It was common rumour in the Gilbert Islands that certain local clans had the power of porpoise-calling; but it was rather like the Indian rope-trick; you never met anyone who had actually witnessed the thing. If I had been a reasonably plump young man, I might never have come to see what I did see on the beach of Butaritari lagoon. But I was skinny. it was out of sheer pity for my poor thin frame that old Kitiona set his family porpoise-caller working. We were sitting together one evening in his canoe-shed by the beach, and he was delivering a kind of discourse on the beauty of human fatness.SOURCE: The Calling of the Porpoise, from Chapter 6, "Strange Interlude" of A Pattern of Islands, by Sir Arthur Grimble (John Murray, 1952).
"A chief of chiefs," he said, "is recognized by his shape. He is fleshy from head to foot. But his greatest flesh is his middle; when he sits, he is based like a mountain upon his sitting place; when he stands, he swells out in the midst, before and behind, like a porpoise." it seemed that in order to maintain that noble bulge a high chief simply must have a regular diet of porpoise-meat; if he didn't, he would soon become lean and bony like a commoner or a white man. The white man was doubtless of chiefly race, thought Kitiona, but his figure could hardly be called beautiful. "And you," he added, looking me up and down with affectionate realism, "are in truth the skinniest white man ever seen in these islands. You sit upon approximately no base at all."
I laughed (heartily, I hope) and asked what he thought could be done about that. "You should eat porpoise-flesh," he said simply, "then you too would swell in the proper places." That led me to inquire how I might come by a regular supply of the rare meat. The long and the short of his reply was that his own kinsmen in Kuma village, seventeen miles up-lagoon, were the hereditary porpoise-callers of the High Chiefs of Butaritari and Makin-Meang. His first cousin was a leading expert at the game; he could put himself into the right kind of dream on demand. His spirit went out of his body in such a dream; it sought out the porpoise-folk in their home under the western horizon and invited them to a dance, with feasting, in Kuma village. If he spoke the words of the invitation aright (and very few had the secret of them) the porpoise would follow him with cries of joy to the surface.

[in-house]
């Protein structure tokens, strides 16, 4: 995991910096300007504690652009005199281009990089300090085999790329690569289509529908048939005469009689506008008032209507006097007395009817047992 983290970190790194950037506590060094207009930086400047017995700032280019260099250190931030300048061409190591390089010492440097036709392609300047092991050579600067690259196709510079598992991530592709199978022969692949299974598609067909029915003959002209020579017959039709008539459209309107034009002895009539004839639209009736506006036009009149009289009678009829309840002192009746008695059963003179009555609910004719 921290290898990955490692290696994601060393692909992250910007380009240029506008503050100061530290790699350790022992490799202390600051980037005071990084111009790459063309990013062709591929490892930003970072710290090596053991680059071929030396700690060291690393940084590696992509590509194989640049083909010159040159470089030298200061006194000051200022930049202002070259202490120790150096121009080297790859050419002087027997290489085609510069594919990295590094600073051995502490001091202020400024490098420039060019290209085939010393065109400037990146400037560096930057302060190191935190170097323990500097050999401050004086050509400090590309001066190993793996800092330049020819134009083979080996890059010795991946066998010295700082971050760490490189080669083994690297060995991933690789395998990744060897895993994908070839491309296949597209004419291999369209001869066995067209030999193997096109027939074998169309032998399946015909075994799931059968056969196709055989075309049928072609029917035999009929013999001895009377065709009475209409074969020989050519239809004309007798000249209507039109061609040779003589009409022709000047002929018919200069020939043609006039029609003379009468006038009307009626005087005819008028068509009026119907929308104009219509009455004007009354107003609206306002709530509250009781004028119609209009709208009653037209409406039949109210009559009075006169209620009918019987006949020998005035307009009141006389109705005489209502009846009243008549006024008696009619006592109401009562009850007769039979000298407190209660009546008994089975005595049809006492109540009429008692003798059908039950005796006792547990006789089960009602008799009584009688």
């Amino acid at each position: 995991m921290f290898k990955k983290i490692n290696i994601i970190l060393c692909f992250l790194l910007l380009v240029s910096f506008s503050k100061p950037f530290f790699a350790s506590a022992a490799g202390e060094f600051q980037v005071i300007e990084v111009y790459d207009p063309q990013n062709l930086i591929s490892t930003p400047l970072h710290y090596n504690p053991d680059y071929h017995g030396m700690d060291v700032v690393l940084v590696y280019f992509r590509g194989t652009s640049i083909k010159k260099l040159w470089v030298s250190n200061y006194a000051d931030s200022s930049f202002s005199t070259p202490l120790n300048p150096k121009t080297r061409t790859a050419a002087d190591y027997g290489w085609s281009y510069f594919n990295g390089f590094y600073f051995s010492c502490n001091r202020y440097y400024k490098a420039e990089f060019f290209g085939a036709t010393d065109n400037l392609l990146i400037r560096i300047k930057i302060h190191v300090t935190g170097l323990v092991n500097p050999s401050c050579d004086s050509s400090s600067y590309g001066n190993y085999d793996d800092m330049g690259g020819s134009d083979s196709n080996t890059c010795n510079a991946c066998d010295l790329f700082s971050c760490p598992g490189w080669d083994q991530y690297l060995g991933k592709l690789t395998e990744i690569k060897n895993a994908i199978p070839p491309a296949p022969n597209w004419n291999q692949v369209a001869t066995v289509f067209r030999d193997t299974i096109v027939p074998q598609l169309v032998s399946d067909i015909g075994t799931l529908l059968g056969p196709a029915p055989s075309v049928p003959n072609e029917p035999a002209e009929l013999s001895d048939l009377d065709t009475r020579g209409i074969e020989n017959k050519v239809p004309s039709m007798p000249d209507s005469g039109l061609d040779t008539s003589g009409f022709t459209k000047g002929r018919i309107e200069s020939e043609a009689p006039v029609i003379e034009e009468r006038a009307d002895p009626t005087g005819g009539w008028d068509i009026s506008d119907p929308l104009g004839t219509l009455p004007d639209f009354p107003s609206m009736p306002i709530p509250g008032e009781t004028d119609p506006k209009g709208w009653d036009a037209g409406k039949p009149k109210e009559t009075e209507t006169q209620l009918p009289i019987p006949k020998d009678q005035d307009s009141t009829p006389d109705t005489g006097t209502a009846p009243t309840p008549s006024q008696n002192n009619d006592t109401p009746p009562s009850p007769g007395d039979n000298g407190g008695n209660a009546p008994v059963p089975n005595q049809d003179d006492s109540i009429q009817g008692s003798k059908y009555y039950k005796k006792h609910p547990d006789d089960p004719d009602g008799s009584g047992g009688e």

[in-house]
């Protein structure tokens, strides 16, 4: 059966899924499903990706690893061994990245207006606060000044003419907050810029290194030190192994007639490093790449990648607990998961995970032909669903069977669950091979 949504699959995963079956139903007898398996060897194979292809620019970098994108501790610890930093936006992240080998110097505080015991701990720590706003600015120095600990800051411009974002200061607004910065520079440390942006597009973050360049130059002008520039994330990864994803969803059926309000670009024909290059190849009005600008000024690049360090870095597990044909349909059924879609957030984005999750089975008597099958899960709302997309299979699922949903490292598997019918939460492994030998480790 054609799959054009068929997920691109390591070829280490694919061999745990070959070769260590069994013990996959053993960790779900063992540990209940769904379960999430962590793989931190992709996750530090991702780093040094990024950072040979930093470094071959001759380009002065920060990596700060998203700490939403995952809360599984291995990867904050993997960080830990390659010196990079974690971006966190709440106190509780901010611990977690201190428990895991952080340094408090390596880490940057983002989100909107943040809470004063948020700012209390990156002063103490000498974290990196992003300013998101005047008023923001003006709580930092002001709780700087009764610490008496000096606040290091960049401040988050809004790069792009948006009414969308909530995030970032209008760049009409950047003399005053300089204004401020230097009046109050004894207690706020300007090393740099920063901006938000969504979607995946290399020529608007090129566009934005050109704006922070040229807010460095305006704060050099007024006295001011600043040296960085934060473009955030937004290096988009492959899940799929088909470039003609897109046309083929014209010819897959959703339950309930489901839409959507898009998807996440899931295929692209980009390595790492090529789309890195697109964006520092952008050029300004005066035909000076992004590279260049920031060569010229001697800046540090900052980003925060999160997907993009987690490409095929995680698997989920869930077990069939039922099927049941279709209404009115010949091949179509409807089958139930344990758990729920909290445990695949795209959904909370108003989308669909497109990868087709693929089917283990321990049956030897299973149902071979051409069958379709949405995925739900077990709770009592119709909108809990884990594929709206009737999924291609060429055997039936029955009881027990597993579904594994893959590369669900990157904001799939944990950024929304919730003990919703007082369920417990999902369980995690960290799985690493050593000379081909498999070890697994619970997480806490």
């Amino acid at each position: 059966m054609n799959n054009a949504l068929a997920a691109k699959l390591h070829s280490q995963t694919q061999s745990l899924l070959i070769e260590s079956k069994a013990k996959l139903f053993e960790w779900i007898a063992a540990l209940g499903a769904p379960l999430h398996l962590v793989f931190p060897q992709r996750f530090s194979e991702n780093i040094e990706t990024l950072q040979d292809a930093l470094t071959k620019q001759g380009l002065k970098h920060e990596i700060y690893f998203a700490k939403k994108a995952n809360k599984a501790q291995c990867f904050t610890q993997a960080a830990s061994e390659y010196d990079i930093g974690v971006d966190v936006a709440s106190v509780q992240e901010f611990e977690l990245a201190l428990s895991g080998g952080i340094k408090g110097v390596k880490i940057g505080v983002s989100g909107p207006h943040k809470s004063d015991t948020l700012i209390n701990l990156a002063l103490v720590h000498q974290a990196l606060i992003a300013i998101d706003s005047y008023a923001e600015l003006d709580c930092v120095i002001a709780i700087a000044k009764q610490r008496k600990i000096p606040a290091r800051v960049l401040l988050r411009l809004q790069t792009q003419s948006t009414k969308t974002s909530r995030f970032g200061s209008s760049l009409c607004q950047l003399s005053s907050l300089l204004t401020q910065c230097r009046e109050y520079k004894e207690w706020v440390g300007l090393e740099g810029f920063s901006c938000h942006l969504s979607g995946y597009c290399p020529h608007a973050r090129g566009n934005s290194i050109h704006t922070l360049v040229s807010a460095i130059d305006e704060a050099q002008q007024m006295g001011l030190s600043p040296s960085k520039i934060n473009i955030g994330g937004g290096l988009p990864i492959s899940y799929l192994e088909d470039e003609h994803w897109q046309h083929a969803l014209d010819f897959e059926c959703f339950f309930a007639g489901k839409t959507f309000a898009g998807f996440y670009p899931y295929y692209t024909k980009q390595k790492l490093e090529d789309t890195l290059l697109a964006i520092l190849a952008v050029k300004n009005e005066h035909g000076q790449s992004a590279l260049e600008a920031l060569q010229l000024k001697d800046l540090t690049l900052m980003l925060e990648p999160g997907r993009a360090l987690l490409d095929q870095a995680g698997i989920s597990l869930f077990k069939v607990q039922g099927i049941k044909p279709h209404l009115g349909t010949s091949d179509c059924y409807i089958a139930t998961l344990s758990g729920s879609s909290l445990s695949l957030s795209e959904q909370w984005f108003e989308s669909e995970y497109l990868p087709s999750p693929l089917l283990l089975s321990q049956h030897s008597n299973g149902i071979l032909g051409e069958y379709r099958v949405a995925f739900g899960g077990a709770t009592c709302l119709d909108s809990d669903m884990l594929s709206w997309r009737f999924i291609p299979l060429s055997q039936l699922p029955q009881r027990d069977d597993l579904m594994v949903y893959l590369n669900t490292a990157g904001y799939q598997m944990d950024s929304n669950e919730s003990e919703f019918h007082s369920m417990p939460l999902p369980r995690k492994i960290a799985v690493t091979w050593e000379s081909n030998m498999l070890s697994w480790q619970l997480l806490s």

So, do they come when they're called? Does the skinny white man eat them or not? The rest of the excerpt is online at the wonderful and wide-ranging EclectiCity.
Prompted by Doug Muir of Halfway Down the Danube